‘In the face of continued inaction and all-out climate denial from the Trump Administration, regional, cooperative efforts … are critically important…’
Several East Coast governors from both political parties are considering policies that would circumvent President Donald Trump’s de-regulated auto emissions standards and force drivers to pay more at the pump.
Raising gas taxes would allow states to invest additional funds into public transit, electric vehicles and other environmentally friendly infrastructure, thereby addressing rising carbon emissions.
More than a dozen states are considering the agreement, which is based on the Regional Greenhouse Gas Initiative, according to Politico.
Connecticut, Delaware, Maryland, Massachusetts, New Jersey, Pennsylvania, Rhode Island, Vermont, Virginia, New York, Maine and New Hampshire are all part of the proposal. Eight of these states have Democratic governors, and the other four have Republicans.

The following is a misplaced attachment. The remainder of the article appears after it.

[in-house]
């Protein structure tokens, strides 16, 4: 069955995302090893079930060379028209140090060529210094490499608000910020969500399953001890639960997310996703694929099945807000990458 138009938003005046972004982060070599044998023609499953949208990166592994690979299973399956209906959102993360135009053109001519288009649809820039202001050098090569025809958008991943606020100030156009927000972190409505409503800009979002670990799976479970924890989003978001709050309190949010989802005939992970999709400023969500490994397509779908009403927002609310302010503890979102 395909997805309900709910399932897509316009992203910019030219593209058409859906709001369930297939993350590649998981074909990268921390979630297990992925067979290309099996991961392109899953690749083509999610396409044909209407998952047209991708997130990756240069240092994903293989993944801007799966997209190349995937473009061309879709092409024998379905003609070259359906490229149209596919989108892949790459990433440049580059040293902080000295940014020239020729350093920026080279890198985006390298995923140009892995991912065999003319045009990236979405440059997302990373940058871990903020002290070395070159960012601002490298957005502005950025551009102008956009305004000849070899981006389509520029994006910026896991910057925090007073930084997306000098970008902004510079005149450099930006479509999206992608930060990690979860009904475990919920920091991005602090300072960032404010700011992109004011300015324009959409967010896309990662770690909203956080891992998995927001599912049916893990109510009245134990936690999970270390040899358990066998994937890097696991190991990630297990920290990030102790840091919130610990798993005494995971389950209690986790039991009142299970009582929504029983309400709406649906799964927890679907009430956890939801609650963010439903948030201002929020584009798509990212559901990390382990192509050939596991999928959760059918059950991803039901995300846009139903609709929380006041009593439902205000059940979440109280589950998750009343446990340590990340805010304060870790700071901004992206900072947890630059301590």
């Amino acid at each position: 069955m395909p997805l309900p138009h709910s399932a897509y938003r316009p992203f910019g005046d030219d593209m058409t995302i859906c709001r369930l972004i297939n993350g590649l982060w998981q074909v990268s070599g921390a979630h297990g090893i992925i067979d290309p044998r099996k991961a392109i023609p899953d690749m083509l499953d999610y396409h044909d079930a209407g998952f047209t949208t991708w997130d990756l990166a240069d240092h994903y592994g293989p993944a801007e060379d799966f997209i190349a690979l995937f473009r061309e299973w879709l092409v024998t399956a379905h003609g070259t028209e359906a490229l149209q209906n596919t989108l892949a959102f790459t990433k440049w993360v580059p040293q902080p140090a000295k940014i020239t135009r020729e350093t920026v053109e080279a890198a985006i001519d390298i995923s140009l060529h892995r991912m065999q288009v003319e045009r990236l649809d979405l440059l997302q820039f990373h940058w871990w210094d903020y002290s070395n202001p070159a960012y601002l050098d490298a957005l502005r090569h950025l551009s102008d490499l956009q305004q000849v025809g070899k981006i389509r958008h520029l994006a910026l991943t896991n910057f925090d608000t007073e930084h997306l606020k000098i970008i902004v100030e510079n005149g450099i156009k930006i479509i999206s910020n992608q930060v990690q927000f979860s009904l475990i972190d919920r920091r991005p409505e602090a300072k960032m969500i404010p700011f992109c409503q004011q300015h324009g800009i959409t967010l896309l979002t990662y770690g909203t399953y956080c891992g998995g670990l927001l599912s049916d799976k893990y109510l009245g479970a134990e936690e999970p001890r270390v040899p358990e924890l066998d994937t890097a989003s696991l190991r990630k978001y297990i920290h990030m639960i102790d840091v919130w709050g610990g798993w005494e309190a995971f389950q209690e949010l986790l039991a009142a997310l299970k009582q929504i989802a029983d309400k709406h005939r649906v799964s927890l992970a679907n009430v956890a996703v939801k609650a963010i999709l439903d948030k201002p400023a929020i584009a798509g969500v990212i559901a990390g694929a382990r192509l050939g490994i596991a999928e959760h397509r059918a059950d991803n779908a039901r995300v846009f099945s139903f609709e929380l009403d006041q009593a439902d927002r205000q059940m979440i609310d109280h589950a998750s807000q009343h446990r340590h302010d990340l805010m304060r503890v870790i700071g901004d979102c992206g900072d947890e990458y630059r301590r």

This initiative would essentially create a new kind of gas tax and drive gas prices up to California levels, which are the highest in the country. Gas prices in California average $4.13 per gallon, which is $1.50 more than the rest of the U.S., according to the Wall Street Journal.
Prices in California have become so extreme that even the state government is trying to figure out what went wrong. Gov. Gavin Newsom announced Monday that the state would be investigating “mystery surcharges” at the pump, which “add up, especially for cost-conscious working families.”
Most of the state’s surcharges aren’t that big of a mystery. Gas prices went up significantly after California adopted a cap-and-trade program similar to the one the East Coast is now considering. California’s program took effect last year, and within a few months, the state’s gas prices were about 77 cents higher than the U.S. average.
But this might not be enough to stop the East Coast’s climate change-obsessed states.
“In the face of continued inaction and all-out climate denial from the Trump Administration, regional, cooperative efforts … are critically important to reduce the pollution that causes climate change and build a robust clean energy economy,” said Basil Seggos, the commissioner of New York’s Department of Environmental Conservation, in a statement.